How an adult sex shop owner stayed afloat when sales dropped
THE internet had sent adult sex toy sales into a tail spin but Melinda Anne Slingsby found a way to keep Diva's Den afloat.
Or, as her customers knew to ask for, tea and pot-pourri.
While there were no laws preventing the drug's sale when Slingsby took it on, her Wood St business showed no signs of slowing down once laws made it illegal in 2013.
The very next day after a police raid in June 2014, Malibu, as she was commonly known, restocked the shop and continued trading the drugs until an undercover cop caught her out almost six months later.
She too was caught up in the police operation targeting bikie drug dealer Frank Harold Voss and the State Government is pursuing assets belonging to her and her former partner Michael John Tyson.
It is believed the total value of the former couple's restrained property, under proceeds of crime confiscation laws, is about $809,000.
Former employee Elizabeth McGrath, in a police statement made about a month before she died, said Malibu was greedy and just "wanted to make more and more money".
The 38-year-old single mum, who worked for Slingsby from February to July 2014 after meeting her through Voss, said her new boss loved to brag about her lifestyle and how much money she had.
This included first-class flights when she travelled, swanky accommodation and Ms McGrath said her boss, who bought her parents a house with money she made from the sales, was always looking at houses to buy in Mackay in the $600,000 range.
"I was blown away when I first started working there about how much synthetic marijuana was being sold and I remember saying to Frank that it was like I was working in a shop just dealing drugs," McGrath told police.
"Malibu used to get really cranky if we didn't get up near the $2000 per shift in sales of the synthetic marijuana.
"The shop was just a front for the sale of synthetic marijuana."
The green leaf material was sold in small paperback packages with a plastic satchel inside; 3g for $75.
Brands included Storm, Heisenberg and Mojo.
Throughout McGrath's time working at Diva's Den, they would make $2500 selling the marijuana on a six-hour shift at the store, $5000 over two shifts for the day.
"I would say that we would be lucky to sell one adult product per shift, if not per day," she said.
"The sales of synthetic marijuana were recorded on a ledger that was kept at the counter as DVD sales.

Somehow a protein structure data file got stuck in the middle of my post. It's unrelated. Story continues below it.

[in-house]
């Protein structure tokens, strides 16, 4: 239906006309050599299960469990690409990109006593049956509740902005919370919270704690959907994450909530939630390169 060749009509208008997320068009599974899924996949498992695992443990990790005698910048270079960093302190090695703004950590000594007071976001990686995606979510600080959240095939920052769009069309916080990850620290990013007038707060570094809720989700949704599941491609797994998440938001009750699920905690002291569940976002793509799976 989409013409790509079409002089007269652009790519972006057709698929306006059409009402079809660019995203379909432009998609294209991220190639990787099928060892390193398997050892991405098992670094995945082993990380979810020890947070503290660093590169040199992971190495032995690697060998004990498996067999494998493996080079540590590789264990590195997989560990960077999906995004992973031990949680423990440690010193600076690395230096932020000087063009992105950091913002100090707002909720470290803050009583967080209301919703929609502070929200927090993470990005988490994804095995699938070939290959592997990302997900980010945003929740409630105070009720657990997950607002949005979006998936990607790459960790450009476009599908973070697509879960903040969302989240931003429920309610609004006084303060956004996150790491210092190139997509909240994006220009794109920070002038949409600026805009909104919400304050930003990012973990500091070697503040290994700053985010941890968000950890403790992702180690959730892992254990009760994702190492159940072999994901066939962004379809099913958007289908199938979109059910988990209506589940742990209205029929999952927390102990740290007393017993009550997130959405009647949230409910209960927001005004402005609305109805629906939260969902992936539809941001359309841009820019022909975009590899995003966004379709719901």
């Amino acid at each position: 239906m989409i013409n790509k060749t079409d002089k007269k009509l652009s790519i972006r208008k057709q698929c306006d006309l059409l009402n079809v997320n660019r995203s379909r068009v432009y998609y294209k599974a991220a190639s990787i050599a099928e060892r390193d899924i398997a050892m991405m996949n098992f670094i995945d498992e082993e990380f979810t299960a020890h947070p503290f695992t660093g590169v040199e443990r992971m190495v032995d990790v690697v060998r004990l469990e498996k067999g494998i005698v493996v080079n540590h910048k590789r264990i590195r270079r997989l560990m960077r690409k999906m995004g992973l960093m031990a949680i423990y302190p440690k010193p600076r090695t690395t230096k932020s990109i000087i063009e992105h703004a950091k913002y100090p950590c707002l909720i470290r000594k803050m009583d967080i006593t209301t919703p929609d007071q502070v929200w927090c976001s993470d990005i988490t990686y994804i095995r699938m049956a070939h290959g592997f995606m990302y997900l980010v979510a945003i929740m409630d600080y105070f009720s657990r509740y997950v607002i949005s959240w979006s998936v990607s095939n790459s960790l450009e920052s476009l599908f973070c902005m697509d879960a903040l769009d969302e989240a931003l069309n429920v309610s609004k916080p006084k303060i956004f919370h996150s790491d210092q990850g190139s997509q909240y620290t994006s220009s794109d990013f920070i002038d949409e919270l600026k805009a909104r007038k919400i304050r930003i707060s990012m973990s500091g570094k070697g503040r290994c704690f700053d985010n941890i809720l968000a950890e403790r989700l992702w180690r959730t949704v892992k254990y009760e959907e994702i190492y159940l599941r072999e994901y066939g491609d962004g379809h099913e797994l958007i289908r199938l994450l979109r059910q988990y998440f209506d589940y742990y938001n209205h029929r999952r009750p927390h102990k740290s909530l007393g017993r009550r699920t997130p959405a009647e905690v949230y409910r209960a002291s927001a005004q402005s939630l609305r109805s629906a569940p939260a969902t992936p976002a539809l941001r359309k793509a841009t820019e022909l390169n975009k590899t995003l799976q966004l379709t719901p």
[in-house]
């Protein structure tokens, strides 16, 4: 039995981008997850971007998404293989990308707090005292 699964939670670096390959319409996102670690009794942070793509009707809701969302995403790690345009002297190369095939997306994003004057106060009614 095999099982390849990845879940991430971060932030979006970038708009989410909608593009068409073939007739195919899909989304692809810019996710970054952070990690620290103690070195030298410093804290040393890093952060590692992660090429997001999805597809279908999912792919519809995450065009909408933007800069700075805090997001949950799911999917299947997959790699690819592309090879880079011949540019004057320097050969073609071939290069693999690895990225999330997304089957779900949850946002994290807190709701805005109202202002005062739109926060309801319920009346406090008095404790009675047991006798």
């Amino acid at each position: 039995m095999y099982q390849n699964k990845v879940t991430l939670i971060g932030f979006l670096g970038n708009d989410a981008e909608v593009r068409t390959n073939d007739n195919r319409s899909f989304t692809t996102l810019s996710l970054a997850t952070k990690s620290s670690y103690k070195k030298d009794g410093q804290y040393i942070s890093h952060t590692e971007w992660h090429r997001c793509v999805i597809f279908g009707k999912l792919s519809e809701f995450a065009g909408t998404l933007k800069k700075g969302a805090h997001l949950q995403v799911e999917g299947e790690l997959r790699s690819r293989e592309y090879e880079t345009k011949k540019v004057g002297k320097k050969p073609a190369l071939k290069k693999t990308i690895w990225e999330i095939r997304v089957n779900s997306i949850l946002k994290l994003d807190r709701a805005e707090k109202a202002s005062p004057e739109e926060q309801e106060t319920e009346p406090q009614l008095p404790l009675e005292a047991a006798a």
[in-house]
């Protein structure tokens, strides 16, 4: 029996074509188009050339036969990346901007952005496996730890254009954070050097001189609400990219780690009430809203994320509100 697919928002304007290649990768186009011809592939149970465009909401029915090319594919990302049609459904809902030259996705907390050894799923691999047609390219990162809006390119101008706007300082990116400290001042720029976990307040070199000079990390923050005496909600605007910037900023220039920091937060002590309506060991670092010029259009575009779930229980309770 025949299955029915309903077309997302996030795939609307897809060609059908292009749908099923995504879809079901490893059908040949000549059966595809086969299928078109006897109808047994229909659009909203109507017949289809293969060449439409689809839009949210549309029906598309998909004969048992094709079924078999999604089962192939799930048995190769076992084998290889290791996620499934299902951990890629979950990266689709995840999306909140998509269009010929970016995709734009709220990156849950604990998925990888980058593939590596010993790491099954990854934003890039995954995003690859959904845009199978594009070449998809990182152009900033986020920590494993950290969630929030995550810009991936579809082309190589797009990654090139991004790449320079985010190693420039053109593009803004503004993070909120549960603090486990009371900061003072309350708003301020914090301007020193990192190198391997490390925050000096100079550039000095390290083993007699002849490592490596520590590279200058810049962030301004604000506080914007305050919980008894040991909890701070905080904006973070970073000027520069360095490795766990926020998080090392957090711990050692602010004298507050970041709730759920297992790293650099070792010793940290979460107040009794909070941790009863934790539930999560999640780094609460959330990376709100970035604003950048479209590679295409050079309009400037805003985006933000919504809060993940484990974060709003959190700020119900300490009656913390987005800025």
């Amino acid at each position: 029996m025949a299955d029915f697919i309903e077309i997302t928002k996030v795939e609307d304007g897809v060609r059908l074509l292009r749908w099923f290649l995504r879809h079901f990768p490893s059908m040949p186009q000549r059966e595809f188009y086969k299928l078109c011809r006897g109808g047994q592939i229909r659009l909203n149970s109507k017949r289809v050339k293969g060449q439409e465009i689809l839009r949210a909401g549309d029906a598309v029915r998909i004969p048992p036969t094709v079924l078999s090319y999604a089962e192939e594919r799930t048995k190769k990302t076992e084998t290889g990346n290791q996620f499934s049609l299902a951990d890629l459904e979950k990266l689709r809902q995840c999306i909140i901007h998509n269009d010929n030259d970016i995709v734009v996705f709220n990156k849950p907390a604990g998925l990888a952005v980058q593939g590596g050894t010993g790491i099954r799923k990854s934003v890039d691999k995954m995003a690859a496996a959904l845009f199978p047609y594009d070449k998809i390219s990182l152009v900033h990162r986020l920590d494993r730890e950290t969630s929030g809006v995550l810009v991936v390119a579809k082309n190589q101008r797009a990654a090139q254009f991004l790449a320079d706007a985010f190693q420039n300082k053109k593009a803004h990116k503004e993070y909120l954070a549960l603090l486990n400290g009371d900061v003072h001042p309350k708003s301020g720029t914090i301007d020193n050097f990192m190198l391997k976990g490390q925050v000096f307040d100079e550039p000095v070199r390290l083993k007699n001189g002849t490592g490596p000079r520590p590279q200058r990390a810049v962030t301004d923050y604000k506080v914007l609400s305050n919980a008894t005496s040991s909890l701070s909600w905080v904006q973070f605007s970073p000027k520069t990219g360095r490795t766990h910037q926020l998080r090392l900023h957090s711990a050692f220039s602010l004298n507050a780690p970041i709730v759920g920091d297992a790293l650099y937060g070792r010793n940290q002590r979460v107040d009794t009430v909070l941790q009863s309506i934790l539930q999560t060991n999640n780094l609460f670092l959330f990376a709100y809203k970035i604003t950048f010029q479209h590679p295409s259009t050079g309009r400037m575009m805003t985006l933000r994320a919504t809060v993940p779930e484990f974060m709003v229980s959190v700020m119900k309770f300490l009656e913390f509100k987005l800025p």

"This was so that if the police ever raided the store they wouldn't be able to get all of the sales records."
Police seized a lot of synthetic marijuana, Kamagra and other generic forms of Viagra being sold when they did raid the store.
The very next day, Malibu restocked the store with synthetic marijuana she kept at home.
"It surprised me that police didn't raid the house at the same time they raided the shop," Ms McGrath said.
"Malibu knew what she was selling was a synthetic form of marijuana and that it had similar effects to marijuana.
"I was aware that some people had bad reactions after smoking the synthetic marijuana and became psychotic.
"I discussed this with Malibu on a number of occasions and her only reply was that she didn't know how they could smoke it.
"She told me that Tyson tried it once and had a seizure. But it never stopped her from selling it or taking it off the shelves."
Slingsby, 43, was sentenced in June 2016 to three years' jail but her sentence was suspended immediately after the 338 days she had already served.
"The raid didn't slow you down, nor did the fact of being charged," Justice Duncan McMeekin said.
"I've no doubt you were well aware of the illegality of what you were doing and you did so for a cynical commercial benefit."
The court heard she was planning to live with her parents in Gatton upon release.
Tyson sold 1011 ecstasy pills to an undercover cop for $16,000 after Slingsby unwittingly set the pair up.
His five-year jail term will be suspended after he has served 20 months.
He had already served 405 days in custody when he was sentenced in Mackay Supreme Court in July 2016.
Manufactured to mimic known narcotic or hallucinogenic drugs, these are marketed as "legal highs" and are sold in service stations, adult stores and online.
But they are not safe and are illegal in Queensland.
The Crime Stoppers website says people are playing Russian roulette with their lives when they consume synthetic drugs.
Common side effects include violent outbursts, irrational fears, psychosis, heart damage, blurred vision, stroke and liver damage.
Worse still, people have died within hours of consuming synthetic drugs. - ARM NEWSDESK